Sharing: Reflecting on an original form of philanthropy, with or without a tax deduction

Sharing as a form of philanthropy

The income tax charitable deduction was first introduced by the War Revenue Act of 1917. At the same time, federal income tax rates were increased to help fund World War I. Lawmakers were worried that the increases in taxes would reduce support for charities, thereby increasing charities’ reliance on government, which in turn would require another tax increase.

But philanthropy is a lot older than 1917! “Philanthropia” is a word from the ancient Greeks that means “love of humanity.” For centuries, human beings have depended on kindness to each other, and helping people by sharing some of what they have with people who need it.

Fast forward to today, when many Americans consider philanthropy to be part of a social impact lifestyle. How does sharing what you have with others fit into the picture? I think about that a lot, especially as I reflect on a scene that repeats itself over and over at my house. The item in question has changed over the years, but the "sharing" play-by-play is still the same.

It goes something like this: Child #1 yanks a Barbie sticker book right out of Child #2’s hands. Catching Child #1 in the act, I jump into the fray. “What do we know about sharing?” I typically ask. “I don’t like it!” retorts Child #1. This is followed by my futile attempt to convince my daughter that she shouldn’t even want the book in the first place because all of the stickers are gone. But that would be too logical!

Sharing did not come naturally to my children when they were toddlers! As my girls get older, though, they are learning a lot more about the value of sharing. Not only does it keep them out of trouble, but they are learning that it also feels good to let others in on the fun of whatever you’re doing.

Sharing as a form of "doing good" isn’t just for kids. Think about how many times each year or month you help out a friend, neighbor, or family member by giving a little bit of what you have. You might cook dinner for a neighbor who is under the weather, slip a few dollar bills into the envelope going around the office for a colleague who needs help paying medical bills, or stop by a retirement home with your kids during the holidays to drop off sugar cookies.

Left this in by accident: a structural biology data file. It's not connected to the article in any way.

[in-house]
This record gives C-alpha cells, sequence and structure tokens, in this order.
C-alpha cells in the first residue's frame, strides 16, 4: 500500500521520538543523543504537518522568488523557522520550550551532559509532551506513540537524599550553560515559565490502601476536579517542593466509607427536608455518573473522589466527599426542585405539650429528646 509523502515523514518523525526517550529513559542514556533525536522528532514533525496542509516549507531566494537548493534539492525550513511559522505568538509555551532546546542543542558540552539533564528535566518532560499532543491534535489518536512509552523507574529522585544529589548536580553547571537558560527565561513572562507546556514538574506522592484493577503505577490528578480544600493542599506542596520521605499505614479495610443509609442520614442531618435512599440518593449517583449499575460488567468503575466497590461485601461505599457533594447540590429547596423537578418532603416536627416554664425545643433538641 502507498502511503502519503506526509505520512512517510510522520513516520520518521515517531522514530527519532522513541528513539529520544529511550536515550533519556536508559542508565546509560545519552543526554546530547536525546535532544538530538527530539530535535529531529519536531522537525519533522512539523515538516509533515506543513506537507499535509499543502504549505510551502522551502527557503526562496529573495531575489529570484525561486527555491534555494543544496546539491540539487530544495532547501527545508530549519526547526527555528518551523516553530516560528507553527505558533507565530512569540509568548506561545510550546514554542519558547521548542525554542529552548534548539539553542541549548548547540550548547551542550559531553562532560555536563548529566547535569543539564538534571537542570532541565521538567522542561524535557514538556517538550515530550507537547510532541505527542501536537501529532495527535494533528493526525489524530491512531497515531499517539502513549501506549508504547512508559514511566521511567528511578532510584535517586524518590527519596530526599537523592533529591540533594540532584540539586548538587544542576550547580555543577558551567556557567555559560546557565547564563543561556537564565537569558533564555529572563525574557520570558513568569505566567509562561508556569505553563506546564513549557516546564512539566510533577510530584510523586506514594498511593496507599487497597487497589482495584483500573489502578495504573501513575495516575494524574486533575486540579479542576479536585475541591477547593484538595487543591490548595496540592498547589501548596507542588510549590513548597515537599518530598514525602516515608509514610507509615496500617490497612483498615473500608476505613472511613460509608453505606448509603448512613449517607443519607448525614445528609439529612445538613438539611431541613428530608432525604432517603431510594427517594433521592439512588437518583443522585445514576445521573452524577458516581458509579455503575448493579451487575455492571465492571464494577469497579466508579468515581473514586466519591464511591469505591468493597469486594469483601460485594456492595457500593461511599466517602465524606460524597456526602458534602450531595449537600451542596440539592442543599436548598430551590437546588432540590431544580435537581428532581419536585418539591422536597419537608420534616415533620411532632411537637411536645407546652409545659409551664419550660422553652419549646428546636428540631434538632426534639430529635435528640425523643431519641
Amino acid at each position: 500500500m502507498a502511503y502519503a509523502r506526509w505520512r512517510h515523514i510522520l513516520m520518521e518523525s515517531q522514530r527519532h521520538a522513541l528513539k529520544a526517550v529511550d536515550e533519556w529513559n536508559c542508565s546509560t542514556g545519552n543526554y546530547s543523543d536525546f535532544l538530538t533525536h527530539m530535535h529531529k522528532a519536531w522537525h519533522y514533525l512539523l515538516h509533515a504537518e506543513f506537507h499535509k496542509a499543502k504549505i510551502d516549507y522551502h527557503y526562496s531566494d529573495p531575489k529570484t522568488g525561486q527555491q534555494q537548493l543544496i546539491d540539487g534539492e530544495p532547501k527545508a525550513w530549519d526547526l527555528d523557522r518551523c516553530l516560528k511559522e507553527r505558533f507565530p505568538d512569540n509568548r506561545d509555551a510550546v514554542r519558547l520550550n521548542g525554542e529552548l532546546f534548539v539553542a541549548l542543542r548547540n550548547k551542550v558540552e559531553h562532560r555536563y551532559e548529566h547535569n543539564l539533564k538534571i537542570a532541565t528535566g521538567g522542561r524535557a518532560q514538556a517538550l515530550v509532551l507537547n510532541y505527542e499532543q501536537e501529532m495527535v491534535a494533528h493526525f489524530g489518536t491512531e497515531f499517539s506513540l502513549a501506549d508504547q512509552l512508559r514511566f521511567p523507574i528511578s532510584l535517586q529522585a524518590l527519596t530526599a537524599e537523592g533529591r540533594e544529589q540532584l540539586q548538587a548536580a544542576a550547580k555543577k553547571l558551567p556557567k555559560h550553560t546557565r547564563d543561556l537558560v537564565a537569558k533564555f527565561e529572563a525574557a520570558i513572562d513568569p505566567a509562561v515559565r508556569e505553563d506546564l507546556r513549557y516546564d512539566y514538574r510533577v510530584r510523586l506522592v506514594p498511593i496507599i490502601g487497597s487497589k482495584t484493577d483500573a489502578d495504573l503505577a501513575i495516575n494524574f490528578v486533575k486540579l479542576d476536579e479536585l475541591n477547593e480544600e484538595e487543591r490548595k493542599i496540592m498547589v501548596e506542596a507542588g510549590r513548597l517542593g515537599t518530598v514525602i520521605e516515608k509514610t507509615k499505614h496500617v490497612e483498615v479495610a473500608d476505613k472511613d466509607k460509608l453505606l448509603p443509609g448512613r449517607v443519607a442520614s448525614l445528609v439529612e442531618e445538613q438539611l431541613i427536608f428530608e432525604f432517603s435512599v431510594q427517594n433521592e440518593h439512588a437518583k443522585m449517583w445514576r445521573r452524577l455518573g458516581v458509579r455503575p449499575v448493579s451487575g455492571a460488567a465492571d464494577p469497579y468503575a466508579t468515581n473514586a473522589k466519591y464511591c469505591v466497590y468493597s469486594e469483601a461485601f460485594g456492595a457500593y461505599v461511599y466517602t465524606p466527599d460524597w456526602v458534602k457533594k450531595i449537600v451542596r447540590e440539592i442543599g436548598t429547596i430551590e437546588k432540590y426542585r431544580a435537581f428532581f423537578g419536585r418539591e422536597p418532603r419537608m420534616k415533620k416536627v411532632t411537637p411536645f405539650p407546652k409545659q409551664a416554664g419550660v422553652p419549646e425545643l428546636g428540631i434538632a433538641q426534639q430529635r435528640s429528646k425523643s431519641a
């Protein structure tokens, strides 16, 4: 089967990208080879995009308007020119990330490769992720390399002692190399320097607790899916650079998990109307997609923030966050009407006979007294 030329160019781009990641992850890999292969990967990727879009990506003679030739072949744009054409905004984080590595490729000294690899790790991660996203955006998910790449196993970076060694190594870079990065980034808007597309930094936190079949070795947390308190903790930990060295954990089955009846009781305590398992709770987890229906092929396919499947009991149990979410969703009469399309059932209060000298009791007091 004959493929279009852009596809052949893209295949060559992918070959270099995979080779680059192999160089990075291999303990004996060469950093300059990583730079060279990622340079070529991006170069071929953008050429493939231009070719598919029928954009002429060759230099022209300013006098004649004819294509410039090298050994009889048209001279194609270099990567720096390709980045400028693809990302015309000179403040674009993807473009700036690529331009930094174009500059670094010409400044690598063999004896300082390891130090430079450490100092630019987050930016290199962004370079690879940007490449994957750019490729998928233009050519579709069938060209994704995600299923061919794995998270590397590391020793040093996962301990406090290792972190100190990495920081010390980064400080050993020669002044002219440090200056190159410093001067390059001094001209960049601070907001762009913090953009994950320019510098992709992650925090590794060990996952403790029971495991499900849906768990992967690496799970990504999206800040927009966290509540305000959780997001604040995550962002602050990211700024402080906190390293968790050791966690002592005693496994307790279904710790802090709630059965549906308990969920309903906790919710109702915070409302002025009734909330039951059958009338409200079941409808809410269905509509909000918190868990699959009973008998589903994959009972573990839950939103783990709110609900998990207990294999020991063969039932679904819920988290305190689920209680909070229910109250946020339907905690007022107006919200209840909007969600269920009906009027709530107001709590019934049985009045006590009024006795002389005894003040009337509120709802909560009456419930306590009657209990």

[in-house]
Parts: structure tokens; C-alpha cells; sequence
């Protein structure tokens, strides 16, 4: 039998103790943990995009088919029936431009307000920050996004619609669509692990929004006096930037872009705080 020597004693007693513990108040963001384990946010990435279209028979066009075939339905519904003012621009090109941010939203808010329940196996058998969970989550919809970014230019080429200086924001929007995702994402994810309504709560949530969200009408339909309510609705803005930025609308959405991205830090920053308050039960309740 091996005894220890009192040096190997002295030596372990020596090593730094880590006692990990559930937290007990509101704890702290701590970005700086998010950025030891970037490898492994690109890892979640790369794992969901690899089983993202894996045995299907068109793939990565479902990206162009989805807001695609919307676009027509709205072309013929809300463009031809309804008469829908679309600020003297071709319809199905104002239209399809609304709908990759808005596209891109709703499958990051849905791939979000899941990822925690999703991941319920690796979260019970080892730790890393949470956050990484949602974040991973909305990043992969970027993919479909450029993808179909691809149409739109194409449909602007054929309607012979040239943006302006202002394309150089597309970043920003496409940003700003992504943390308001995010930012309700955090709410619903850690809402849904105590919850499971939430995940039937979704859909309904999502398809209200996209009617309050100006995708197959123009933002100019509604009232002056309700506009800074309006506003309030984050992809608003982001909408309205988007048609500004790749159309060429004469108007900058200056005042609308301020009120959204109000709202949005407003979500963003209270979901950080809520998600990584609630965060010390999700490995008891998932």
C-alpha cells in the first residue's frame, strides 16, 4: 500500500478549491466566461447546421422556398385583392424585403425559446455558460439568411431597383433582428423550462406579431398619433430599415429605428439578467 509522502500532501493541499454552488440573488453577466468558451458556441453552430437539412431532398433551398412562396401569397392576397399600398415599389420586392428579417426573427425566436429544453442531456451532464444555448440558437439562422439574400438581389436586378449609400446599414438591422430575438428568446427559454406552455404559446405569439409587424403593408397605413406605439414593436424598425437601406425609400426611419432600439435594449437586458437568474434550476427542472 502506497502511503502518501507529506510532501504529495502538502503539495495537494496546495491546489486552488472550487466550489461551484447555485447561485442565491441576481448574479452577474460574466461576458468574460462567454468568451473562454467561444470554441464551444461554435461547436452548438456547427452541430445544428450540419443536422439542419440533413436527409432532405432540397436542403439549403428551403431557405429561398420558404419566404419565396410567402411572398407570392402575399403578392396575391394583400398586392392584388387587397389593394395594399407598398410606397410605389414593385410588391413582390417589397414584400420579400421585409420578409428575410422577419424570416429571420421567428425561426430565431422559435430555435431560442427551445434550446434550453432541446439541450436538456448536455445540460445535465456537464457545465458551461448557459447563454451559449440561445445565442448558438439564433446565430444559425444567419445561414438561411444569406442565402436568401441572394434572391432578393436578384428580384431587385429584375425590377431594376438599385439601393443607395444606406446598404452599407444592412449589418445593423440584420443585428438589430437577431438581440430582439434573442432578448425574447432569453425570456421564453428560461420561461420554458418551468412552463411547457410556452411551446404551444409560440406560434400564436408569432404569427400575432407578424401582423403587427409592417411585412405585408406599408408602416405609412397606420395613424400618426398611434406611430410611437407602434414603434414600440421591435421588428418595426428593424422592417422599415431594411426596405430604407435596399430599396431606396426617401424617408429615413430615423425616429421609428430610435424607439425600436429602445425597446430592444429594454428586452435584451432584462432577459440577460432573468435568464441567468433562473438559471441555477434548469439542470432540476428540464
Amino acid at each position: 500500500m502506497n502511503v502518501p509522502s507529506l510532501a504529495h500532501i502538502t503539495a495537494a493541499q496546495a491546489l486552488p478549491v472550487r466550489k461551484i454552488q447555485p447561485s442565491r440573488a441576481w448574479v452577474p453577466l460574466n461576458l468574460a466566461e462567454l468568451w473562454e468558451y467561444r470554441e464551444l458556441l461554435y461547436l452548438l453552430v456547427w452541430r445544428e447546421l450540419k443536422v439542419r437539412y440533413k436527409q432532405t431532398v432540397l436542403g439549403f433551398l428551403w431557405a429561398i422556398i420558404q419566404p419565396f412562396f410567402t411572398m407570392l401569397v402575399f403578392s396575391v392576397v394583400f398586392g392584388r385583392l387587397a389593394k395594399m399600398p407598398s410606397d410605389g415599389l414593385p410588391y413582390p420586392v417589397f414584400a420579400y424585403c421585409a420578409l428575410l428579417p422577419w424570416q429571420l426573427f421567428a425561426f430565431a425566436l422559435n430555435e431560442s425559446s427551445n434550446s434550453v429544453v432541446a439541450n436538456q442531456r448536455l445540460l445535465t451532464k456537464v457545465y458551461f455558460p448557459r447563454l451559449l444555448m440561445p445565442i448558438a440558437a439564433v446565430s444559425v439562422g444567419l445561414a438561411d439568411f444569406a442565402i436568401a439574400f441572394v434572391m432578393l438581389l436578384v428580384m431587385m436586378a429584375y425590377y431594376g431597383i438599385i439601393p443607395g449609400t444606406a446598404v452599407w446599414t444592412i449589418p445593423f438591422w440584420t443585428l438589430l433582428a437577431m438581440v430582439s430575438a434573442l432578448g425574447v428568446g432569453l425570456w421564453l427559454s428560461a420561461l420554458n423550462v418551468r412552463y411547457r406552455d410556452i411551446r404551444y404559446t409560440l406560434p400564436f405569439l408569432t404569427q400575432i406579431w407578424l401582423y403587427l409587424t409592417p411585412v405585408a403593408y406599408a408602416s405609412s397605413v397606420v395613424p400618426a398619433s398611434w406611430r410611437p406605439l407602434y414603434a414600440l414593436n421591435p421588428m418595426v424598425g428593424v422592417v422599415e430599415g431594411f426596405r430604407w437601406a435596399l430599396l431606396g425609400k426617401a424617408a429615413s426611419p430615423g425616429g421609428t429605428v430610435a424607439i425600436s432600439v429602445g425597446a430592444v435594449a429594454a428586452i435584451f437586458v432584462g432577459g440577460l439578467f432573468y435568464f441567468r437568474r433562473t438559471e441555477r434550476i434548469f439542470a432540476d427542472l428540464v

"Sharing" is a great way to describe philanthropic acts that don’t quite fit the Internal Revenue Code’s definition of “doing good.”

Here’s a good example. A few years ago, a bank manager called me for legal advice. He was interested in collecting money to set aside for a ten-year-old’s education. The child’s parents, customers of the bank, had recently died in a car accident. The man wanted to do something good to help the little boy who was tragically left without parents.

“I’d love to set up a bank account and ask my friends at the office to contribute money to support the child’s future education,” he explained. “We’ve also had calls from bank customers offering to help. Is this something I can do?”

“Of course you can do that,” I said. “What a wonderful idea!”

“Great,” said the bank manager. “And we all will get a tax deduction for our contributions, won’t we?”

Ooh. That’s not how it works. “Unfortunately not,” I said. I explained that the IRS does not allow charitable deductions for gifts that are intended to benefit specific individuals or families directly. “The issue is potential self-dealing and private benefit,’” I said. “There’s no objective criteria or application process for selecting this child as the beneficiary,” I explained. “For a charitable tax deduction to apply, you would need to set up the scholarship fund under a 501(c)(3) organization and then create an open process where this child and other children could submit applications for the funds. You would need an independent group of people to evaluate the applications, and there could be no guarantee that any particular child would receive the money.”

“That doesn’t make any sense,” the bank manager said. “I’m not getting any benefit by doing this, and neither are the people who would be contributing money. But still no tax deduction. Are you sure that’s right?”

I was sure. This is a question I hear a lot, actually, because so many people want to support friends and family in need. Many people assume there will be a tax deduction available for their contributions.

“It really is a nice thing to do,” I said reassuringly. “Just because the IRS doesn’t think it qualifies as a charitable contribution doesn’t mean it isn’t good. You are making a huge difference in the life of this child!”

The bottom line is this: You can’t claim a tax deduction for money you give directly to your friends, family, or a person or family in need. But sharing what you have with people who need it still counts as “doing good”! Make sure to give yourself a high five every time you help people in ways that don’t fall under giving to a 501(c)(3) organization or otherwise qualify for a charitable tax deduction under the Internal Revenue Code. You're good!